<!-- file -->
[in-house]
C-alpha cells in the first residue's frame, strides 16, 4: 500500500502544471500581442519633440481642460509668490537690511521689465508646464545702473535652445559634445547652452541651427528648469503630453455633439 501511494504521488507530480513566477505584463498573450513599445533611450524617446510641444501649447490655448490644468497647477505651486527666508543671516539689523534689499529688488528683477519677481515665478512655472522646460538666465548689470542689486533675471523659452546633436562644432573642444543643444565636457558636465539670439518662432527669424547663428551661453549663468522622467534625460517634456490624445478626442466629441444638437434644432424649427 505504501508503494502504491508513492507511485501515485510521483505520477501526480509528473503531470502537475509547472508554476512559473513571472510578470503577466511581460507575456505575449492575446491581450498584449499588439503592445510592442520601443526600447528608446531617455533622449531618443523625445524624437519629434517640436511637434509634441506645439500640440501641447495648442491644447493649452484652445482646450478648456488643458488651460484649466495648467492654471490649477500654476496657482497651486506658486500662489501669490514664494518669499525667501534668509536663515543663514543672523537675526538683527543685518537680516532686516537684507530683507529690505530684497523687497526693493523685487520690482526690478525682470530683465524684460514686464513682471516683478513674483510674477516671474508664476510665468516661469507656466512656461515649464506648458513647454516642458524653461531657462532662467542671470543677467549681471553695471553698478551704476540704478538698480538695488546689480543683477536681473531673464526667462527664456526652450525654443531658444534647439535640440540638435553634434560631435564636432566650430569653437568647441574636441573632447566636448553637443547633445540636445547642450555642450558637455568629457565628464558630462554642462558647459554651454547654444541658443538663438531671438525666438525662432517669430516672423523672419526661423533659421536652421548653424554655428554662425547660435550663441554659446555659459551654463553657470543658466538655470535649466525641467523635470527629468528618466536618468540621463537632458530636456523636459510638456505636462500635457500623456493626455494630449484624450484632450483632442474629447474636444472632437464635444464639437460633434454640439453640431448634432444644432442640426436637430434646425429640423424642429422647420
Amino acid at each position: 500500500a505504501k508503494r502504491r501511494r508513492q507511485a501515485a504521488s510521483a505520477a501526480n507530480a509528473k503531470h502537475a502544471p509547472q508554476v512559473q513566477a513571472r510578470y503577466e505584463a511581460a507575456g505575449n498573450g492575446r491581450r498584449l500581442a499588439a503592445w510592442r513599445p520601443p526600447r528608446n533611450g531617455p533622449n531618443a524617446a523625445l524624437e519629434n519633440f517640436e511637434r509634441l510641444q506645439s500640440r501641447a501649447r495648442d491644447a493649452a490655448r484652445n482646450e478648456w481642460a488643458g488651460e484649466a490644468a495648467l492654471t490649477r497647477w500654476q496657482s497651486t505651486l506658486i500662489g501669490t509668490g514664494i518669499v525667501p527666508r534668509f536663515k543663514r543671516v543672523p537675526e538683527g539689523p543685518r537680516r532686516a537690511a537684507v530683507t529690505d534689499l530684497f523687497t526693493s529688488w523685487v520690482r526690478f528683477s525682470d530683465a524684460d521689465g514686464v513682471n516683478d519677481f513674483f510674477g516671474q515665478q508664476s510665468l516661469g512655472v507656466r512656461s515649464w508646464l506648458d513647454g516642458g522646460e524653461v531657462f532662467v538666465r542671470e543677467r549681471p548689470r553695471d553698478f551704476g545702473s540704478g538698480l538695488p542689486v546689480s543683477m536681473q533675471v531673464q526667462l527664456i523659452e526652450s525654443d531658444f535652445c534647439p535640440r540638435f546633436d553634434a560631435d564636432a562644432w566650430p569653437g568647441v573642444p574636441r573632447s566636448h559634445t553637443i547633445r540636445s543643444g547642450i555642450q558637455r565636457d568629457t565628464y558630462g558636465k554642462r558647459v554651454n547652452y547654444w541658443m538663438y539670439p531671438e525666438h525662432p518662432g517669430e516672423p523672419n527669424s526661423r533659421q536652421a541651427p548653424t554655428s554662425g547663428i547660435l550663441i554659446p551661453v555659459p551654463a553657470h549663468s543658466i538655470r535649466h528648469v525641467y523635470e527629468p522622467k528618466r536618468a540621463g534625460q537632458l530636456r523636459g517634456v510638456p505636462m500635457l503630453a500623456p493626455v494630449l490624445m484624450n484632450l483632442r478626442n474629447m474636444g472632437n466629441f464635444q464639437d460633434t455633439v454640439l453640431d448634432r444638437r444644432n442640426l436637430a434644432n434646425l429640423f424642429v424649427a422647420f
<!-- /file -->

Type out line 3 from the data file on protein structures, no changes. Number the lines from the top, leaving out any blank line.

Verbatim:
Amino acid at each position: 500500500a505504501k508503494r502504491r501511494r508513492q507511485a501515485a504521488s510521483a505520477a501526480n507530480a509528473k503531470h502537475a502544471p509547472q508554476v512559473q513566477a513571472r510578470y503577466e505584463a511581460a507575456g505575449n498573450g492575446r491581450r498584449l500581442a499588439a503592445w510592442r513599445p520601443p526600447r528608446n533611450g531617455p533622449n531618443a524617446a523625445l524624437e519629434n519633440f517640436e511637434r509634441l510641444q506645439s500640440r501641447a501649447r495648442d491644447a493649452a490655448r484652445n482646450e478648456w481642460a488643458g488651460e484649466a490644468a495648467l492654471t490649477r497647477w500654476q496657482s497651486t505651486l506658486i500662489g501669490t509668490g514664494i518669499v525667501p527666508r534668509f536663515k543663514r543671516v543672523p537675526e538683527g539689523p543685518r537680516r532686516a537690511a537684507v530683507t529690505d534689499l530684497f523687497t526693493s529688488w523685487v520690482r526690478f528683477s525682470d530683465a524684460d521689465g514686464v513682471n516683478d519677481f513674483f510674477g516671474q515665478q508664476s510665468l516661469g512655472v507656466r512656461s515649464w508646464l506648458d513647454g516642458g522646460e524653461v531657462f532662467v538666465r542671470e543677467r549681471p548689470r553695471d553698478f551704476g545702473s540704478g538698480l538695488p542689486v546689480s543683477m536681473q533675471v531673464q526667462l527664456i523659452e526652450s525654443d531658444f535652445c534647439p535640440r540638435f546633436d553634434a560631435d564636432a562644432w566650430p569653437g568647441v573642444p574636441r573632447s566636448h559634445t553637443i547633445r540636445s543643444g547642450i555642450q558637455r565636457d568629457t565628464y558630462g558636465k554642462r558647459v554651454n547652452y547654444w541658443m538663438y539670439p531671438e525666438h525662432p518662432g517669430e516672423p523672419n527669424s526661423r533659421q536652421a541651427p548653424t554655428s554662425g547663428i547660435l550663441i554659446p551661453v555659459p551654463a553657470h549663468s543658466i538655470r535649466h528648469v525641467y523635470e527629468p522622467k528618466r536618468a540621463g534625460q537632458l530636456r523636459g517634456v510638456p505636462m500635457l503630453a500623456p493626455v494630449l490624445m484624450n484632450l483632442r478626442n474629447m474636444g472632437n466629441f464635444q464639437d460633434t455633439v454640439l453640431d448634432r444638437r444644432n442640426l436637430a434644432n434646425l429640423f424642429v424649427a422647420f